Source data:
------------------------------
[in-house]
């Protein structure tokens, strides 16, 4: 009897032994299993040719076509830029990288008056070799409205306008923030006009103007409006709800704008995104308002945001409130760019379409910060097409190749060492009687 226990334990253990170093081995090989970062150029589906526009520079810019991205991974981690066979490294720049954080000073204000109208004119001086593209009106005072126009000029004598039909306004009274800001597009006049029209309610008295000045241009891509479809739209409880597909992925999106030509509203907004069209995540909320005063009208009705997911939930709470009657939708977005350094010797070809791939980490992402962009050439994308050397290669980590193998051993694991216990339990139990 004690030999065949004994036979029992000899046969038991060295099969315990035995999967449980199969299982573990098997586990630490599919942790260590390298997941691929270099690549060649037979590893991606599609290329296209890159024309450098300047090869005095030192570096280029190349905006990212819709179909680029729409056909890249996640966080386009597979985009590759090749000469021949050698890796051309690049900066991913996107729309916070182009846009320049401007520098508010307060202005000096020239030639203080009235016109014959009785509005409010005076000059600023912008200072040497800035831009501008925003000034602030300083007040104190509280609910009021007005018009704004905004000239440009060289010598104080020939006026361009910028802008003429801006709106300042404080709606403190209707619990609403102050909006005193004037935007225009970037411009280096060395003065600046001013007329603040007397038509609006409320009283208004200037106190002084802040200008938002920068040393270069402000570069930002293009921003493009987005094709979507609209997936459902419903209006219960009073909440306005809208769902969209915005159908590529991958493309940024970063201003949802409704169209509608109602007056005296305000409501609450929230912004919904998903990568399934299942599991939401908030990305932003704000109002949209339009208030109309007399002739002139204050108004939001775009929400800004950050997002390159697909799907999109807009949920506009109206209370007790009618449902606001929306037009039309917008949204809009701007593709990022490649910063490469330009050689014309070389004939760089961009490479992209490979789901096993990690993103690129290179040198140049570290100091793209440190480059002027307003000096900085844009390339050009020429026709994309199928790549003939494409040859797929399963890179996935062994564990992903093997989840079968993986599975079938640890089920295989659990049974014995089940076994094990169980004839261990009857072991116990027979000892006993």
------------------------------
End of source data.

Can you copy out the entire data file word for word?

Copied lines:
[in-house]
């Protein structure tokens, strides 16, 4: 009897032994299993040719076509830029990288008056070799409205306008923030006009103007409006709800704008995104308002945001409130760019379409910060097409190749060492009687 226990334990253990170093081995090989970062150029589906526009520079810019991205991974981690066979490294720049954080000073204000109208004119001086593209009106005072126009000029004598039909306004009274800001597009006049029209309610008295000045241009891509479809739209409880597909992925999106030509509203907004069209995540909320005063009208009705997911939930709470009657939708977005350094010797070809791939980490992402962009050439994308050397290669980590193998051993694991216990339990139990 004690030999065949004994036979029992000899046969038991060295099969315990035995999967449980199969299982573990098997586990630490599919942790260590390298997941691929270099690549060649037979590893991606599609290329296209890159024309450098300047090869005095030192570096280029190349905006990212819709179909680029729409056909890249996640966080386009597979985009590759090749000469021949050698890796051309690049900066991913996107729309916070182009846009320049401007520098508010307060202005000096020239030639203080009235016109014959009785509005409010005076000059600023912008200072040497800035831009501008925003000034602030300083007040104190509280609910009021007005018009704004905004000239440009060289010598104080020939006026361009910028802008003429801006709106300042404080709606403190209707619990609403102050909006005193004037935007225009970037411009280096060395003065600046001013007329603040007397038509609006409320009283208004200037106190002084802040200008938002920068040393270069402000570069930002293009921003493009987005094709979507609209997936459902419903209006219960009073909440306005809208769902969209915005159908590529991958493309940024970063201003949802409704169209509608109602007056005296305000409501609450929230912004919904998903990568399934299942599991939401908030990305932003704000109002949209339009208030109309007399002739002139204050108004939001775009929400800004950050997002390159697909799907999109807009949920506009109206209370007790009618449902606001929306037009039309917008949204809009701007593709990022490649910063490469330009050689014309070389004939760089961009490479992209490979789901096993990690993103690129290179040198140049570290100091793209440190480059002027307003000096900085844009390339050009020429026709994309199928790549003939494409040859797929399963890179996935062994564990992903093997989840079968993986599975079938640890089920295989659990049974014995089940076994094990169980004839261990009857072991116990027979000892006993």